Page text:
On Sunday we began week five of our 10-week exploration of three Touchstones that will shape the future of our mission and vision at ECC. As a reminder, a touchstone was a piece of flint-like, black stone used to determine the quality of gold and other precious metals by examining the color of the mark left when the metal was scratched against it. Since then, its meaning has evolved to refer to a criterion by which we measure the genuineness of something, or, probably most helpful for our purposes, a touchstone is “a fundamental or quintessential part or feature” of something. Our three ECC Touchstones are Welcome, Transformation, and Presence. This week, we begin to look at Transformation.
In Jesus’ Sermon on the Mount, he teaches us that outward acts of piety are not enough. We must become the kind of people whose righteousness goes beyond that of the religious elite (Matthew 5.20). In doing so, we “yoke” ourselves with Jesus and discover that being conformed to the image and character of Christ is not a burden, but is “easy” and “light” (Matthew 11.28-30). We submit to the yoke of Christ and the Spirit of God, and we are transformed.
We acknowledge that Transformation is important because God desires that Christ be formed in us (Galatians 4.19) and that we be “conformed to the image of Christ” (Romans 8.29). As the Apostle Paul puts it in elsewhere, “And we all, who with unveiled faces contemplate the Lord’s glory, are being transformed into his image with ever-increasing glory…” (2 Corinthians 3.18). Likewise, our destiny as followers of Christ is to become “like him,” for one day “we shall see him as he is” (1 John 3.2). This is where God in Christ is taking all things. Christoformity – having the character of Christ formed in us – is the goal of our transformation.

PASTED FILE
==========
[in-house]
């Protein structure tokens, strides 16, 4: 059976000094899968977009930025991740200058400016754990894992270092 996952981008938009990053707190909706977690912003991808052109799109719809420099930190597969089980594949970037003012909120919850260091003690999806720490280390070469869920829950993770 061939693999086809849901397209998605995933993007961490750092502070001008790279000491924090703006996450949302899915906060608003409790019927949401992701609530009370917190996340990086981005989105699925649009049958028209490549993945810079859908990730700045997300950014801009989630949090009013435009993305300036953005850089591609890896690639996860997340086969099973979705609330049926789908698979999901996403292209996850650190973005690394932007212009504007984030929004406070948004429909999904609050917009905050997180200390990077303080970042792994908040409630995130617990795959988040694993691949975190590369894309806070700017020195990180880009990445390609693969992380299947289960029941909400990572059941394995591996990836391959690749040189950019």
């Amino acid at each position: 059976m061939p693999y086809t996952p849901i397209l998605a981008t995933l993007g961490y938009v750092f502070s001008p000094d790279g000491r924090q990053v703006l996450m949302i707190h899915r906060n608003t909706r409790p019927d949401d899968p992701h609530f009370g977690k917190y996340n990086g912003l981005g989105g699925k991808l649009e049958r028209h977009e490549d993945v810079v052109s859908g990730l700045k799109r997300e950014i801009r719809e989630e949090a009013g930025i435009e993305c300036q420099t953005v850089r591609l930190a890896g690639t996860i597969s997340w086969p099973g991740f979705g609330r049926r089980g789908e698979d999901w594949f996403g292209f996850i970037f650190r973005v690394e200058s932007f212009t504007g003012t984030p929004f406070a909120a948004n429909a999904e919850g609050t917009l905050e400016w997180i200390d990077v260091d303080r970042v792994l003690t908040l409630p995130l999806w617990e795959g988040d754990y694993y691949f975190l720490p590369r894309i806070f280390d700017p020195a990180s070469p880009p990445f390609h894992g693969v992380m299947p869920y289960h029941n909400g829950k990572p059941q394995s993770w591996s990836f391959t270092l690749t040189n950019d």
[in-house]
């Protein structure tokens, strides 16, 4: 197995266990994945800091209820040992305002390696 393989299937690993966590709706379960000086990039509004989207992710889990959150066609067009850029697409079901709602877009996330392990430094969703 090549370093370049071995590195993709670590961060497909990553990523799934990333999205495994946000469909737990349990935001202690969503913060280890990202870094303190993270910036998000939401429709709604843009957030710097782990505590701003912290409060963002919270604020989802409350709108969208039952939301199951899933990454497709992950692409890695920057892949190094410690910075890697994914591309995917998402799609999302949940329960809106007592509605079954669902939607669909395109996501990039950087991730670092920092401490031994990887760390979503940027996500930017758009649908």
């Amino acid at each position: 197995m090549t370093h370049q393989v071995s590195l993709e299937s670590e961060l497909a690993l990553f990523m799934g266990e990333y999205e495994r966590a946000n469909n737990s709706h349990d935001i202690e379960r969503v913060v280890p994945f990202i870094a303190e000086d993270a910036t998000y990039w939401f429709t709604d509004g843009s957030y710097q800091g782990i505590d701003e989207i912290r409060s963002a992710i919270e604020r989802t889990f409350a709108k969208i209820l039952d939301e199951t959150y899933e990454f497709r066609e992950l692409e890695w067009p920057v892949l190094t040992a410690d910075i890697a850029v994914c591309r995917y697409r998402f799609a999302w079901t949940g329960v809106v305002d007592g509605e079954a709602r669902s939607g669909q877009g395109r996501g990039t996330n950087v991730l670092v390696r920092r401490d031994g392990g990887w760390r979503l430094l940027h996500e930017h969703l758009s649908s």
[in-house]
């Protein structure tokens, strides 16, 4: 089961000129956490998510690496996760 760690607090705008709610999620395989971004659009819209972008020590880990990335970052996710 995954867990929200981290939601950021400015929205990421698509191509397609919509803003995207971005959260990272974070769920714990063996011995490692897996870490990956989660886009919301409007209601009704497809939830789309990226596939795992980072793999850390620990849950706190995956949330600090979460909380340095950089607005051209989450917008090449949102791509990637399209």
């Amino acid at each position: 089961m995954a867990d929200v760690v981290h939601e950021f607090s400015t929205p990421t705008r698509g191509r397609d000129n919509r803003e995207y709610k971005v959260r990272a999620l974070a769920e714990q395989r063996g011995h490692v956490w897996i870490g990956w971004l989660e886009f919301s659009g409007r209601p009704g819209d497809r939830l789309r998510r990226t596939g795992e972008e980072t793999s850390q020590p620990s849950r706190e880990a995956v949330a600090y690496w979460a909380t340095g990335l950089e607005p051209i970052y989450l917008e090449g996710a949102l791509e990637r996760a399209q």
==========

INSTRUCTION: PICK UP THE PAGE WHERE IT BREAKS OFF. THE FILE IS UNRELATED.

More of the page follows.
I have taken the word “Christoformity” from scholar Scot McKnight of Northern Baptist Theological Seminary (formerly of North Park University in Chicago). He, in turn, borrowed it from one of his professors when he was doing his PhD work in England. Other words that overlap this concept of Christoformity are: transformation, Christlikeness, and discipleship. But I like Christoformity because of its strangeness – we have to stop and consider what it means; we can’t just read right past it. To become a Christoform person is to become a person who is shaped, formed, and filled with the character and nature of Christ Jesus. It is to become the “little Christs” CS Lewis speaks of when he says, “Every Christian is to become a little Christ. The whole purpose of becoming a Christian is simply nothing else.” In my understanding, it is the primary responsibility of a pastor to nurture a culture that nourishes his or her people in the direction of Christoformity.
Because God desires that Christ is formed within us, and Jesus teaches us a new way of life, we seek to cooperate with the Holy Spirit in helping one another follow him in our journey toward Christoformity. What we do in worship each Sunday, and in our classrooms and ministry with children, youth, and adults, is all aimed at spiritual formation. It is the goal of our retreats and special events, our Bible studies and our Community Gathering options for Christian formation, to list a few.
Our commitment to transformation is found in our intent to engage spiritual formation practices as a community and as individuals. We desire to provide resources and relationships for the journey from curiosity to Christoformity.